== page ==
Richard Ogle, who penned the book Smart World, says New Brunswick has done this before when it was a leader in creating a thriving call centre industry, and needs to get behind another new “big idea” if it wants to see another such boom.
He sees potential for New Brunswick’s next big thing in environmentally-friendly technologies, praising the arguments in Thomas Friedman’s book Hot, Flat and Crowded. “The opportunity for industrial development with really high-paying jobs in energy and environmentally related technologies is huge,” says Ogle. “I mean a huge upside including exporting to the rest of the world.” Friedman uses the term “ET” or environmental technologies to describe potentially hot new emerging industry.
“ET is like the IT of the 1970s,” says Ogle. “It is a huge hot spot and you can have a piece of that if you get it early.” But to capitalize on any breakthrough idea there are a number of forces that must work together: government investments, tax incentives, mobilization of work force, “you’ve got to alert the universities so that they get their research centres going and they’re turning out the right kinds of graduates” and “you’ve got to get the venture capital, the investments flowing in.”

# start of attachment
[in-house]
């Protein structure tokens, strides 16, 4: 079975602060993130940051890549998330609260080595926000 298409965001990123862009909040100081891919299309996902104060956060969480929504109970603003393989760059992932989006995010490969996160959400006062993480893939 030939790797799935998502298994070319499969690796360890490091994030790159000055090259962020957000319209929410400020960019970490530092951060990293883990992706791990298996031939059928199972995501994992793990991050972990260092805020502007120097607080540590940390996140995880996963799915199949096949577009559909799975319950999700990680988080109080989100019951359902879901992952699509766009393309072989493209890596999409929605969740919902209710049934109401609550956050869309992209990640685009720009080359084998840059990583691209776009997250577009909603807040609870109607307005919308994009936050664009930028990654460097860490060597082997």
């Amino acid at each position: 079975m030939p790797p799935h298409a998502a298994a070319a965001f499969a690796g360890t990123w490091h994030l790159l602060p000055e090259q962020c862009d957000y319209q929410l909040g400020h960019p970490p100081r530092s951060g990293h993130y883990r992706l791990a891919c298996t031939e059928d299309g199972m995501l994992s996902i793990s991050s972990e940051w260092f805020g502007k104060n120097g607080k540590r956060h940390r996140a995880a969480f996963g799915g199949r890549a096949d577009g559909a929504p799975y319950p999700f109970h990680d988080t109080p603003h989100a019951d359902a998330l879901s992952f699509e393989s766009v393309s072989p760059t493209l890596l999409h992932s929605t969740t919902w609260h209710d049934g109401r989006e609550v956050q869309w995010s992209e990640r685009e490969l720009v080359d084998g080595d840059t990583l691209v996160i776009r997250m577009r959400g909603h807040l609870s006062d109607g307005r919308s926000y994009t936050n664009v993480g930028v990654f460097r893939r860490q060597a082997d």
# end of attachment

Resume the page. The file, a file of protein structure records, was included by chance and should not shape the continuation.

First of all, in this industry, many of the technologies are well into development so I am not sure about ‘breakthrough ideas’. We are way behind the curve if we want to develop an ET sector.
But Ogle is right. It is about creating the value proposition (tax incentives, government investment, workforce, R&D as he states) and selling it “getting the venture capital and investments flowing in”.
But talk continues to be the cheapest commodity around. NB has been talking about “aerospace” development for 15 years and still is. Does this look like a growing sector to you?
Total Exports from New Brunswick
NAICS 3364 – Aerospace Product and Parts Manufacturing
2002 $ 61,534,906
2003 $ 5,324,029
2004 $ 2,103,844
2005 $ 13,436,021
2006 $ 3,290,869
2007 $ 3,514,565